The trafficking of jaguar teeth from Bolivia's natural parks to China has sparked worries that Asian smugglers are boosting this illegal trade.
Between 2014 and 2016, 800 jaguar teeth have been seized by Bolivian authorities, suggesting that around 200 animals have been killed, reported the Bolivian Environment Forum (Foro Boliviano sobre Medio Ambiente - FOBOMADE). The teeth were reportedly intended to be smuggled to China.
FOBOMADE reports that the current number of killed jaguars threatens to reach levels comparable to the 1980s, when hunting was still legal. This comes despite a 30-year campaign to stop the practice in protected forest areas. The majority of jaguar teeth seizures have been made in the neighboring Madidi and Pilón Lajas natural reserves, said Teresa Pérez, director of the Environment Ministry's Biodiversity and Protected Areas Office.
People working to protect the jaguars have reported that some Chinese nationals are responsible for the poaching.
"When tourism was growing and raising people's awareness regarding laws and preservation, there were very few cases" of jaguar hunting, activist Daniel Manzaneda said. "But since the Chinese came they've been killing them by the dozen, as well as ocelots, snakes and who knows what other species."
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In May 2016, a Chinese citizen allegedly bought a radio announcement in Rurrenabaque municipality -- near Madidi -- in which he offered to buy jaguar teeth for $100 apiece. He was later arrested and six teeth were seized. Another Chinese citizen in Rurrenabaque was found with 300 jaguar teeth in 2014, although he is not currently behind bars.
These nature reserves are vast and largely unprotected. While in 1997 there were 25 forest rangers in the Pilón Lajas and Madidi reserves, today there are only 12 covering the 40,000-hectare expanse, and they have to make do with poor salaries and a lack of resources.
One of the detected wildlife trafficking routes from Madidi passes through the town of Ixiamas on its way to Peru.
"Past Ixiamas it's practically no man's land," a local police officer said. "Brazilian mafiosos and Peruvians enter and traffic as they please. Now we're also seeing Chinese people, I don't know if they're competition or if they have agreements."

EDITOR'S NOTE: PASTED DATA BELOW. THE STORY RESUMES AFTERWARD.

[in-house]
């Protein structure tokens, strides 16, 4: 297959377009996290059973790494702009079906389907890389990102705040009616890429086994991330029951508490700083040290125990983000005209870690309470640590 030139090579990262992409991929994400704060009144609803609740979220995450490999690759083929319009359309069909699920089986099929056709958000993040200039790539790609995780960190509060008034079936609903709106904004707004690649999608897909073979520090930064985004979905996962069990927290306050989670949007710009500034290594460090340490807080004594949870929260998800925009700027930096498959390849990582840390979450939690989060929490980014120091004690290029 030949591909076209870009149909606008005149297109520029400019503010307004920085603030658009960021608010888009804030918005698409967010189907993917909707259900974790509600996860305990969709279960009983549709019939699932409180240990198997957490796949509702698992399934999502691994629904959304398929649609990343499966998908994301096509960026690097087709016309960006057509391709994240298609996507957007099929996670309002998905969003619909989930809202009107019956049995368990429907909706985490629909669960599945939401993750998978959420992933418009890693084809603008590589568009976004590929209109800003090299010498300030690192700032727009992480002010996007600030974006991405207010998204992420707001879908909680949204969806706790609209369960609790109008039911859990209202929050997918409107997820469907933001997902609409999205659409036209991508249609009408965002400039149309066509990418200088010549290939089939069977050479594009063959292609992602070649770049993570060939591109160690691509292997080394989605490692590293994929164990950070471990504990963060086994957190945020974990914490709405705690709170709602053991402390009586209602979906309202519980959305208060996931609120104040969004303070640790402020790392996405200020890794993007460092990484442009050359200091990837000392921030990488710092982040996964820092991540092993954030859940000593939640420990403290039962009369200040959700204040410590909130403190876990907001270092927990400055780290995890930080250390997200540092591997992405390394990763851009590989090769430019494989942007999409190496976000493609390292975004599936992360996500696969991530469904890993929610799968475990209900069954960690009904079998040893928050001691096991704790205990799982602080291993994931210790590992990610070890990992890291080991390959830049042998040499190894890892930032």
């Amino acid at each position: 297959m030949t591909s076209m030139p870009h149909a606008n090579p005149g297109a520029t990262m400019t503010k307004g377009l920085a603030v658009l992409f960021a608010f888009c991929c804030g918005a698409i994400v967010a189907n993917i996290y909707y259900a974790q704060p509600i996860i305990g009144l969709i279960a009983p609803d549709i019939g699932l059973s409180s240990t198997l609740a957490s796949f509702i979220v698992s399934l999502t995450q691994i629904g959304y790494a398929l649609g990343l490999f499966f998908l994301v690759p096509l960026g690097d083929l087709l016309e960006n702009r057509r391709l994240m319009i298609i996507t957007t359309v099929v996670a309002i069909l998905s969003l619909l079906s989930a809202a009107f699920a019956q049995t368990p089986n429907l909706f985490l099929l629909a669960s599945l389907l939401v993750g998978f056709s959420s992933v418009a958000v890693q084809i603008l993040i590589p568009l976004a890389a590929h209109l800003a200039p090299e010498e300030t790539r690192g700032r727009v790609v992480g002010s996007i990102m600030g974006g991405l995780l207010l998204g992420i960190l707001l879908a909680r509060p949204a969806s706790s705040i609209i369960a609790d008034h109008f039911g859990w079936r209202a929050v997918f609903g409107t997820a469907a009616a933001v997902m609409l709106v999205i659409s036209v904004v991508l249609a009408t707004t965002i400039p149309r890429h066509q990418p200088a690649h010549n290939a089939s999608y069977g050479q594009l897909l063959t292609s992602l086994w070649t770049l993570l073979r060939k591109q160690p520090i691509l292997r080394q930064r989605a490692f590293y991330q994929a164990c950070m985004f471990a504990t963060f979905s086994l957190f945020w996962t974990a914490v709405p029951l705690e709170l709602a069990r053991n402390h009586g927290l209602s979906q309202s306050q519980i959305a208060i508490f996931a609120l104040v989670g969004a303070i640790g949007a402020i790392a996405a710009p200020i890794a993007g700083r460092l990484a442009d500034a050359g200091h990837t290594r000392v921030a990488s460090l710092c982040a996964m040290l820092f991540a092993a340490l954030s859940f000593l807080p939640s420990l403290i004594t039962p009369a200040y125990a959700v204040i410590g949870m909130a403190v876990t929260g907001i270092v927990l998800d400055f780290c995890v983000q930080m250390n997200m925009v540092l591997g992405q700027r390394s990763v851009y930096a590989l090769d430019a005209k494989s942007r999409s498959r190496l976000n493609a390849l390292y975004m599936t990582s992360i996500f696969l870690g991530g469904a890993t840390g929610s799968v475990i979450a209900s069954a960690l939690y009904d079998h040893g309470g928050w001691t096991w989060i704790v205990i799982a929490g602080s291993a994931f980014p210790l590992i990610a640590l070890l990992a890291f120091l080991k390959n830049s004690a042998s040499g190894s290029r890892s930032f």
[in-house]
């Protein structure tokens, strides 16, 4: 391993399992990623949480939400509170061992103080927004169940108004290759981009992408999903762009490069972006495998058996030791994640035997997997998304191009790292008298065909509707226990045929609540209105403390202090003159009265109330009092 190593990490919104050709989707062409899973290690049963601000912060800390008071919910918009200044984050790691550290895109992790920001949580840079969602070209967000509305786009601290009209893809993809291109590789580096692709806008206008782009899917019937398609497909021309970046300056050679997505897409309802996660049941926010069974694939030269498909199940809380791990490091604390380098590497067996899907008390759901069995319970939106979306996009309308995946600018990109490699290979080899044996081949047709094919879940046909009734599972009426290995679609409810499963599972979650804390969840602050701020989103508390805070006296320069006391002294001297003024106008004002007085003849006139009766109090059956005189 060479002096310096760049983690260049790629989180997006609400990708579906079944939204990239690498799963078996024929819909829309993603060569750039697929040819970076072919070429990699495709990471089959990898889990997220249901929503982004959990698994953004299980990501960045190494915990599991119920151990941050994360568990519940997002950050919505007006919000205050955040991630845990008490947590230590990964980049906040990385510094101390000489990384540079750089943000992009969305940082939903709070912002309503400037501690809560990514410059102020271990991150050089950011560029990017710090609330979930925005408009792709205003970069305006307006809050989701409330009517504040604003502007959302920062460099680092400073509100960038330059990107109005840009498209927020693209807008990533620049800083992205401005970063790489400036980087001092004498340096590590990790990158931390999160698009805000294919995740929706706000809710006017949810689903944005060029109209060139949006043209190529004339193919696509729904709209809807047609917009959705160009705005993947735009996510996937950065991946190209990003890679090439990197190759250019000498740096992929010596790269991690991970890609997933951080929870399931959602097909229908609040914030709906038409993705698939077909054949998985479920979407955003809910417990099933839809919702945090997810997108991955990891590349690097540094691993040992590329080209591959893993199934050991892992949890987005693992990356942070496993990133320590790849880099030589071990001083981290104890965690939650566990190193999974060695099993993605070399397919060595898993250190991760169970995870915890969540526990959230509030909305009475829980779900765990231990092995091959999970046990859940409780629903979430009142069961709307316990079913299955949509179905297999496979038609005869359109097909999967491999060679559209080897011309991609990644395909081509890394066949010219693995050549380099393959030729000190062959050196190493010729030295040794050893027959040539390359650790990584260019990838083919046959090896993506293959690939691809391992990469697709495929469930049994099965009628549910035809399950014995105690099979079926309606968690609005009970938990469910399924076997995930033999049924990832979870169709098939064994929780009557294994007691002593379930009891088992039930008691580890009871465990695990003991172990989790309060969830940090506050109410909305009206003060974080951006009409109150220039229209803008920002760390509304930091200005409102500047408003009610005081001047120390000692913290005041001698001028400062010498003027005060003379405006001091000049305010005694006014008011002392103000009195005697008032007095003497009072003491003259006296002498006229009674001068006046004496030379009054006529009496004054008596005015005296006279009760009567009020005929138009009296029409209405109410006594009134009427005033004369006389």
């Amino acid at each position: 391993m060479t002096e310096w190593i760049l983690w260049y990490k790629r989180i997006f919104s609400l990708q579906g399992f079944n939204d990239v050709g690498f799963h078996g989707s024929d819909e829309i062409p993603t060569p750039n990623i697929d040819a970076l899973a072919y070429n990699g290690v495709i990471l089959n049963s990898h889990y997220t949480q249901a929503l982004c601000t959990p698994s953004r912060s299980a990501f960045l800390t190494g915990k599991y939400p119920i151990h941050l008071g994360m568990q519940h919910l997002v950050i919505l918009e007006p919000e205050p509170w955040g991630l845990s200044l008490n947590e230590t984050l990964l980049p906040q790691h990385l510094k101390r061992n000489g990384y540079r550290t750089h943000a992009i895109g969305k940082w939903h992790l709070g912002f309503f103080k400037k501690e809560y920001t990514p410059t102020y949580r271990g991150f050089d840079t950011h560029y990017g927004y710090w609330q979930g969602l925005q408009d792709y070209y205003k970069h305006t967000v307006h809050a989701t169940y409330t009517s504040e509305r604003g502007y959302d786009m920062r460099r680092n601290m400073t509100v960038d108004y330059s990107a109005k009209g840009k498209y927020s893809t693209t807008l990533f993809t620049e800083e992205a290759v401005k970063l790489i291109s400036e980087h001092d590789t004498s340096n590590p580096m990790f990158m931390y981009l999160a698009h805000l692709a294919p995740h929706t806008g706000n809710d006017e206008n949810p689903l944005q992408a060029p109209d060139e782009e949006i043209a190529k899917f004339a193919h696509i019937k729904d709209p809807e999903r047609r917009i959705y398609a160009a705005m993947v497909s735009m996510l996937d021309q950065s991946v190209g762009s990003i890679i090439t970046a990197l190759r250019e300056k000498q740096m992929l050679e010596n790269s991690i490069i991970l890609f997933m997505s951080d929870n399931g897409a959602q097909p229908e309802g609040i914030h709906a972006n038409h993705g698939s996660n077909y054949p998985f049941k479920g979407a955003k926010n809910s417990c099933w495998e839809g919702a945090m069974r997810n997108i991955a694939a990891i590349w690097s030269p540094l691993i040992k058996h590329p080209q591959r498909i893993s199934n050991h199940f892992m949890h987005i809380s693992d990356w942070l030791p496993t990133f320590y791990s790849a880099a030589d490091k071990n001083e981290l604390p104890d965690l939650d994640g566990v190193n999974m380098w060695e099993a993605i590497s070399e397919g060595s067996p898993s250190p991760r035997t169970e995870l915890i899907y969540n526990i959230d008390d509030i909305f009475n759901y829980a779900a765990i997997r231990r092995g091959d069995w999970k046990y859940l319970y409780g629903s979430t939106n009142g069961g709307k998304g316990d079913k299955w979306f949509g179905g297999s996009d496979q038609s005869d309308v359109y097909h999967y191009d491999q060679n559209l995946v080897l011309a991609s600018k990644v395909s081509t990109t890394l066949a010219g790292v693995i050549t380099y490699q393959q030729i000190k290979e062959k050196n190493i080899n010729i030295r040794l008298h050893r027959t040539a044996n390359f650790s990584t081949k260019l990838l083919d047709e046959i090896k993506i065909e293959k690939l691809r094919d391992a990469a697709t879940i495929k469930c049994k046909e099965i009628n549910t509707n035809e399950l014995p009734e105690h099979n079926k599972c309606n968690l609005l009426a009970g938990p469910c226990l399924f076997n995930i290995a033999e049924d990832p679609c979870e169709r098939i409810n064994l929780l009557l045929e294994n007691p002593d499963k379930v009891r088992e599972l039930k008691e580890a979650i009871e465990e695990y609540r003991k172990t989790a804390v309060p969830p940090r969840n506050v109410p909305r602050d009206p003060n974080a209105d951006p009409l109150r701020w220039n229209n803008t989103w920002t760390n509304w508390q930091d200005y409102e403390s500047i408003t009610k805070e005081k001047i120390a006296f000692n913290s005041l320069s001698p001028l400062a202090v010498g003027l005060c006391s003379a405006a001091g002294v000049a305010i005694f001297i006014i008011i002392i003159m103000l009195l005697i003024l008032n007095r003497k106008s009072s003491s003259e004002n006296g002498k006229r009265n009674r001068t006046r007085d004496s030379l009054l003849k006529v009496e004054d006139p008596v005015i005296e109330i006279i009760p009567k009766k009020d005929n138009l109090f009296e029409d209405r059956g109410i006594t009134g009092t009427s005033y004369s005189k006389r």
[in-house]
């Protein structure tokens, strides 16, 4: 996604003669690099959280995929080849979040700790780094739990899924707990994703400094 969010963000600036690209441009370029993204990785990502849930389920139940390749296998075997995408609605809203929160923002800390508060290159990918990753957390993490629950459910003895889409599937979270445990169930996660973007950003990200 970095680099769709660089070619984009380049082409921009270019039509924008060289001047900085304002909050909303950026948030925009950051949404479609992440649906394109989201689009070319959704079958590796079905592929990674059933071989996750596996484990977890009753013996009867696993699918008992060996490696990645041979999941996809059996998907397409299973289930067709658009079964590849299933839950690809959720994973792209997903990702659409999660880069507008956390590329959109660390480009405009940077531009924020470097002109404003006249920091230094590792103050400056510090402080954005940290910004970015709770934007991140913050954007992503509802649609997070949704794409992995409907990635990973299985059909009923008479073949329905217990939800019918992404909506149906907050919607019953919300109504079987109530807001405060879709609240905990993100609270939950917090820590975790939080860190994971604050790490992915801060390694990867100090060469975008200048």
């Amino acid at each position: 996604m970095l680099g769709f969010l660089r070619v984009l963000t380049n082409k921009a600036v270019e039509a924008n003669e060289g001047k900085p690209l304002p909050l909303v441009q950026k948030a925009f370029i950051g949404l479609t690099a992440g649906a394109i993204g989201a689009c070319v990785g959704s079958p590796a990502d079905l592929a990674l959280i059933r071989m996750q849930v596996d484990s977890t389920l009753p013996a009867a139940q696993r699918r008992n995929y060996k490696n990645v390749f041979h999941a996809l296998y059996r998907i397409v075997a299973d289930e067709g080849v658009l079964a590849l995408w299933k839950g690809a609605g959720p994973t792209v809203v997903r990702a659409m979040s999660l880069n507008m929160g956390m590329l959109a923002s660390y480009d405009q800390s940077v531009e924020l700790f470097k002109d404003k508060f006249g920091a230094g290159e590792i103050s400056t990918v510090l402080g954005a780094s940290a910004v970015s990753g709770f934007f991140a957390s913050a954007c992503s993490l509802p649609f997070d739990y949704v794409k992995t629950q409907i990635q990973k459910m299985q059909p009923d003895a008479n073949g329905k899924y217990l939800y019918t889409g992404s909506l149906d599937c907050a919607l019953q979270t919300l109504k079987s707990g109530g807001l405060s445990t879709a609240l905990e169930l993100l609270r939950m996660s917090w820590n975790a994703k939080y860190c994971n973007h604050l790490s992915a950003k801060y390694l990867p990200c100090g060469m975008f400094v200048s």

According to Pérez, nine Chinese citizens and two Bolivians are currently being prosecuted for jaguar trafficking. In January, the Environment Ministry reported that 60 wildlife trafficking cases have been opened in the past 10 years.
InSight Crime Analysis
Jaguar trafficking in Bolivia could be evidence that Chinese organized crime is further spreading its tentacles into wildlife trafficking in Latin America. To be sure, Chinese demand for exotic food and other goods is a driving force behind what is now one of the world's largest criminal economies. Jaguar teeth are of great value in traditional Asian medicine. Various Latin American countries feed the Chinese black market, including Mexico, Peru and Ecuador with their offerings of prohibited seafood items.
What's more, there are signs that the presence of Chinese mafias is growing in the region. Authorities in Bolivia and other South American countries have detected Chinese human trafficking networks. And as the economic and political ties between China and Latin America deepen, it's possible that the Chinese criminal groups in the region will strengthen ties to their homeland.
It is difficult to understand the true reach of Chinese mafias in Latin America, however, as the modus operandi of these groups is notably low-key.